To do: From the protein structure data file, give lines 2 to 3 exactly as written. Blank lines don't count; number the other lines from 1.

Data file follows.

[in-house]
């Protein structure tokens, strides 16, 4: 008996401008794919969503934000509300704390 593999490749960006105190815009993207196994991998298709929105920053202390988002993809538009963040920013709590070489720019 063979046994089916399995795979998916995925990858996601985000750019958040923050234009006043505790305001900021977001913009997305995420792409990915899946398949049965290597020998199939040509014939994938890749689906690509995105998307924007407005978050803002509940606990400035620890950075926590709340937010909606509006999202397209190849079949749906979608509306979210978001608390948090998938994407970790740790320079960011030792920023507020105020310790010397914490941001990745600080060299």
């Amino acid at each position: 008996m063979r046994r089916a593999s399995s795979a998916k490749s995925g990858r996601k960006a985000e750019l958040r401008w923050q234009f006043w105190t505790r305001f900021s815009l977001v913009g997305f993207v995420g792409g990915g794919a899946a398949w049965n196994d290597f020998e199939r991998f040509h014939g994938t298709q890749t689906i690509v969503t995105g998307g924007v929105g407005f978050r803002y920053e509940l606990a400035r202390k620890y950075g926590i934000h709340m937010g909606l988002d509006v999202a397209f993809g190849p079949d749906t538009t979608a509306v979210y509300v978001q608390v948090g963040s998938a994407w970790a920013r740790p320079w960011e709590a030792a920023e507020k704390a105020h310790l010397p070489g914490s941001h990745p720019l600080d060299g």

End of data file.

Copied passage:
């Protein structure tokens, strides 16, 4: 008996401008794919969503934000509300704390 593999490749960006105190815009993207196994991998298709929105920053202390988002993809538009963040920013709590070489720019 063979046994089916399995795979998916995925990858996601985000750019958040923050234009006043505790305001900021977001913009997305995420792409990915899946398949049965290597020998199939040509014939994938890749689906690509995105998307924007407005978050803002509940606990400035620890950075926590709340937010909606509006999202397209190849079949749906979608509306979210978001608390948090998938994407970790740790320079960011030792920023507020105020310790010397914490941001990745600080060299």
């Amino acid at each position: 008996m063979r046994r089916a593999s399995s795979a998916k490749s995925g990858r996601k960006a985000e750019l958040r401008w923050q234009f006043w105190t505790r305001f900021s815009l977001v913009g997305f993207v995420g792409g990915g794919a899946a398949w049965n196994d290597f020998e199939r991998f040509h014939g994938t298709q890749t689906i690509v969503t995105g998307g924007v929105g407005f978050r803002y920053e509940l606990a400035r202390k620890y950075g926590i934000h709340m937010g909606l988002d509006v999202a397209f993809g190849p079949d749906t538009t979608a509306v979210y509300v978001q608390v948090g963040s998938a994407w970790a920013r740790p320079w960011e709590a030792a920023e507020k704390a105020h310790l010397p070489g914490s941001h990745p720019l600080d060299g």